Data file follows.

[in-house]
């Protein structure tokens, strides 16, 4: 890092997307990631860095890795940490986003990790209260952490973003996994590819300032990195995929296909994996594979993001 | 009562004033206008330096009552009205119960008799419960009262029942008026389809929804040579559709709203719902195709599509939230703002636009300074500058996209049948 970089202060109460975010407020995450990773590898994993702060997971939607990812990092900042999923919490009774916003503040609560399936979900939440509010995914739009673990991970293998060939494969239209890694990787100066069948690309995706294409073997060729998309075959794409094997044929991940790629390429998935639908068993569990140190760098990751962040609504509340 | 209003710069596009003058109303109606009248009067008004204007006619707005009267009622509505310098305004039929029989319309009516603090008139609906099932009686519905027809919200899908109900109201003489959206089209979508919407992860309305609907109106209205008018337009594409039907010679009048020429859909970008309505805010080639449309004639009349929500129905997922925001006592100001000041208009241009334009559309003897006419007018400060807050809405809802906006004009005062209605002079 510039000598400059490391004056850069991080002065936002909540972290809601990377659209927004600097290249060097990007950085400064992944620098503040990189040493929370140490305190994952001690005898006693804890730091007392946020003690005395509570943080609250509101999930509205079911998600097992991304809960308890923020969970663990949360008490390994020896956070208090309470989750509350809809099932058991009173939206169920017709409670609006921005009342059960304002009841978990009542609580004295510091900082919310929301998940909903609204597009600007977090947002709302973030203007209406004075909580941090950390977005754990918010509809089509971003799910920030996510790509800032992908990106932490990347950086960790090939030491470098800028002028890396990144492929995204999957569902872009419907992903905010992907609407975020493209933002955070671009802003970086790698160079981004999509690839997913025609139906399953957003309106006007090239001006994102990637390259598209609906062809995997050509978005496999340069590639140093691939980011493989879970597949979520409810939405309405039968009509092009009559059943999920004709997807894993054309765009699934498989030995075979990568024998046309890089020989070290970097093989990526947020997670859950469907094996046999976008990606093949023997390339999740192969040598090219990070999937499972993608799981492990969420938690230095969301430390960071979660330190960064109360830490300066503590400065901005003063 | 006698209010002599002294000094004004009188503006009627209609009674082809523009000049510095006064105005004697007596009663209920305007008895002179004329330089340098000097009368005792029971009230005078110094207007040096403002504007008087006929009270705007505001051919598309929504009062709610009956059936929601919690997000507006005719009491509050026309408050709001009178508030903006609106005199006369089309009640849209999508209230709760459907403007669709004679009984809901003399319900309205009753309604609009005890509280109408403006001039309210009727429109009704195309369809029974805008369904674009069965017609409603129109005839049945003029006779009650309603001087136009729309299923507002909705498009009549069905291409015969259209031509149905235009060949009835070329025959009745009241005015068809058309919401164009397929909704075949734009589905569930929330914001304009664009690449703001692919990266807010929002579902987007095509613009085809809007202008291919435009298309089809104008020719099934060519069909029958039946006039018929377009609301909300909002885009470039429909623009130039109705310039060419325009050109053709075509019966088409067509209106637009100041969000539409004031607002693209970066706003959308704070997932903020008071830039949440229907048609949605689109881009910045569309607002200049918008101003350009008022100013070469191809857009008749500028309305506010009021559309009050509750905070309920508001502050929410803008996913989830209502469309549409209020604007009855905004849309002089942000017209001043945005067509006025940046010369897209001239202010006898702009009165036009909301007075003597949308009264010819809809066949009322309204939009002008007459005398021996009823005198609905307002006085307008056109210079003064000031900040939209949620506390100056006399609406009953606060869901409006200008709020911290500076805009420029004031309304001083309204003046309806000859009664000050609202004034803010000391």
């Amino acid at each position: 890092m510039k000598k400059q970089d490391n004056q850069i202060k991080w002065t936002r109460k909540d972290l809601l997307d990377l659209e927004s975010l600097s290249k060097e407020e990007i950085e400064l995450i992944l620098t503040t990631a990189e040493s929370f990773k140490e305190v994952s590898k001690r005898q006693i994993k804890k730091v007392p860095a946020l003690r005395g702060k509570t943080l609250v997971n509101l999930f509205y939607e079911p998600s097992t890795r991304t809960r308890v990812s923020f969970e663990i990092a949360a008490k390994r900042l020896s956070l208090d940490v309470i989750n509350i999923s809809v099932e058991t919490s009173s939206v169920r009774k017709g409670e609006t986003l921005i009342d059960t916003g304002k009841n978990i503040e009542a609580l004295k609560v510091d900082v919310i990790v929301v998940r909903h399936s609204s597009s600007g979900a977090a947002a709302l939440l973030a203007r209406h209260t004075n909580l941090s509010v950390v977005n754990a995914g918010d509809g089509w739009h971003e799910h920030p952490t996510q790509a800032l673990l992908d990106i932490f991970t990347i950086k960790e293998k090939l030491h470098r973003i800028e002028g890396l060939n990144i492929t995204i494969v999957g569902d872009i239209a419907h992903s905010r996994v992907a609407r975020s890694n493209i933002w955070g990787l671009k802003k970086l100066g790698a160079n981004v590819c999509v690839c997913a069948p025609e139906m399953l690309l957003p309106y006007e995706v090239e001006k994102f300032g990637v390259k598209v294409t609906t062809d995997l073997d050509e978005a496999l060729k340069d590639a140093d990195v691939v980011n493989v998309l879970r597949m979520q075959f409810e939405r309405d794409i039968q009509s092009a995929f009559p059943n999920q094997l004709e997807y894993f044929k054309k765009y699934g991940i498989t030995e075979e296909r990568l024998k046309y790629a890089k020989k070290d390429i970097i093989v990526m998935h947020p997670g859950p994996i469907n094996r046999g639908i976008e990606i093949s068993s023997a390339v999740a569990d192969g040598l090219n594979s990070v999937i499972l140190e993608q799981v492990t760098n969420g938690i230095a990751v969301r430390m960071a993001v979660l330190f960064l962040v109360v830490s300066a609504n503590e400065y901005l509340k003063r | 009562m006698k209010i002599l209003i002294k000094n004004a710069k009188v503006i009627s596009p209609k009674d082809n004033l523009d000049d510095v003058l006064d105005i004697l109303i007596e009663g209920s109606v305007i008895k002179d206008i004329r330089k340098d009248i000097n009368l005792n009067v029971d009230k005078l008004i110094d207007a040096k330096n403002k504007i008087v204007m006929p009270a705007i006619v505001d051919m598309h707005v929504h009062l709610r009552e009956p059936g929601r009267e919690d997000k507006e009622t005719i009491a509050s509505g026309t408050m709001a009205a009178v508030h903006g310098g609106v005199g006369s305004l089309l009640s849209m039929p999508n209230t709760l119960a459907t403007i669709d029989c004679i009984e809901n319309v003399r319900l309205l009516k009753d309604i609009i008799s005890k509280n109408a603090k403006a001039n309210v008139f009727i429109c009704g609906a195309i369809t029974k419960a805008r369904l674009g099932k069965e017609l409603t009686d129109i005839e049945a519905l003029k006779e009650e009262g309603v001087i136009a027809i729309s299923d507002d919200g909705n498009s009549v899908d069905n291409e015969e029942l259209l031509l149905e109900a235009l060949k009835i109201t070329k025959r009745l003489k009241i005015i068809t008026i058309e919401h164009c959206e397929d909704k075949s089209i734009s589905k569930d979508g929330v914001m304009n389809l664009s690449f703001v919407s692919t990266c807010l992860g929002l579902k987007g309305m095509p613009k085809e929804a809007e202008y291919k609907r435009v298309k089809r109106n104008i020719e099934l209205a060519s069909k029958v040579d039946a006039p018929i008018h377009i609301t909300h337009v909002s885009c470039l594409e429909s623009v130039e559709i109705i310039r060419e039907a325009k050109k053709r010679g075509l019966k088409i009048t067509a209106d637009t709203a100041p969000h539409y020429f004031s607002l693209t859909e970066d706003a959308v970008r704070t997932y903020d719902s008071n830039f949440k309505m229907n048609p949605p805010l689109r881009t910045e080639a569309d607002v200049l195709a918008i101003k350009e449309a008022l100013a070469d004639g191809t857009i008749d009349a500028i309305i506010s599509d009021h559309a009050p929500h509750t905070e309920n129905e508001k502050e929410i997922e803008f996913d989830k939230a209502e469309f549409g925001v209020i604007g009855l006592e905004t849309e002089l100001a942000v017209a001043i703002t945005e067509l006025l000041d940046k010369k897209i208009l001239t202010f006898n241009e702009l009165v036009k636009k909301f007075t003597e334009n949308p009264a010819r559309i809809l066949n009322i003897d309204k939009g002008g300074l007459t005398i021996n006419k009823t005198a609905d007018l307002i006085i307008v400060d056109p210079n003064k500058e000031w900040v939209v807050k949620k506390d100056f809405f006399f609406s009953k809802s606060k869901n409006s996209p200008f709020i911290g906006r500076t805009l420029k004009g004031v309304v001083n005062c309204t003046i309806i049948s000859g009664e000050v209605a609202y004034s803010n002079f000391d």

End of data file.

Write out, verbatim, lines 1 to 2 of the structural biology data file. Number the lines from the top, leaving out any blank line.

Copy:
[in-house]
């Protein structure tokens, strides 16, 4: 890092997307990631860095890795940490986003990790209260952490973003996994590819300032990195995929296909994996594979993001 | 009562004033206008330096009552009205119960008799419960009262029942008026389809929804040579559709709203719902195709599509939230703002636009300074500058996209049948 970089202060109460975010407020995450990773590898994993702060997971939607990812990092900042999923919490009774916003503040609560399936979900939440509010995914739009673990991970293998060939494969239209890694990787100066069948690309995706294409073997060729998309075959794409094997044929991940790629390429998935639908068993569990140190760098990751962040609504509340 | 209003710069596009003058109303109606009248009067008004204007006619707005009267009622509505310098305004039929029989319309009516603090008139609906099932009686519905027809919200899908109900109201003489959206089209979508919407992860309305609907109106209205008018337009594409039907010679009048020429859909970008309505805010080639449309004639009349929500129905997922925001006592100001000041208009241009334009559309003897006419007018400060807050809405809802906006004009005062209605002079 510039000598400059490391004056850069991080002065936002909540972290809601990377659209927004600097290249060097990007950085400064992944620098503040990189040493929370140490305190994952001690005898006693804890730091007392946020003690005395509570943080609250509101999930509205079911998600097992991304809960308890923020969970663990949360008490390994020896956070208090309470989750509350809809099932058991009173939206169920017709409670609006921005009342059960304002009841978990009542609580004295510091900082919310929301998940909903609204597009600007977090947002709302973030203007209406004075909580941090950390977005754990918010509809089509971003799910920030996510790509800032992908990106932490990347950086960790090939030491470098800028002028890396990144492929995204999957569902872009419907992903905010992907609407975020493209933002955070671009802003970086790698160079981004999509690839997913025609139906399953957003309106006007090239001006994102990637390259598209609906062809995997050509978005496999340069590639140093691939980011493989879970597949979520409810939405309405039968009509092009009559059943999920004709997807894993054309765009699934498989030995075979990568024998046309890089020989070290970097093989990526947020997670859950469907094996046999976008990606093949023997390339999740192969040598090219990070999937499972993608799981492990969420938690230095969301430390960071979660330190960064109360830490300066503590400065901005003063 | 006698209010002599002294000094004004009188503006009627209609009674082809523009000049510095006064105005004697007596009663209920305007008895002179004329330089340098000097009368005792029971009230005078110094207007040096403002504007008087006929009270705007505001051919598309929504009062709610009956059936929601919690997000507006005719009491509050026309408050709001009178508030903006609106005199006369089309009640849209999508209230709760459907403007669709004679009984809901003399319900309205009753309604609009005890509280109408403006001039309210009727429109009704195309369809029974805008369904674009069965017609409603129109005839049945003029006779009650309603001087136009729309299923507002909705498009009549069905291409015969259209031509149905235009060949009835070329025959009745009241005015068809058309919401164009397929909704075949734009589905569930929330914001304009664009690449703001692919990266807010929002579902987007095509613009085809809007202008291919435009298309089809104008020719099934060519069909029958039946006039018929377009609301909300909002885009470039429909623009130039109705310039060419325009050109053709075509019966088409067509209106637009100041969000539409004031607002693209970066706003959308704070997932903020008071830039949440229907048609949605689109881009910045569309607002200049918008101003350009008022100013070469191809857009008749500028309305506010009021559309009050509750905070309920508001502050929410803008996913989830209502469309549409209020604007009855905004849309002089942000017209001043945005067509006025940046010369897209001239202010006898702009009165036009909301007075003597949308009264010819809809066949009322309204939009002008007459005398021996009823005198609905307002006085307008056109210079003064000031900040939209949620506390100056006399609406009953606060869901409006200008709020911290500076805009420029004031309304001083309204003046309806000859009664000050609202004034803010000391």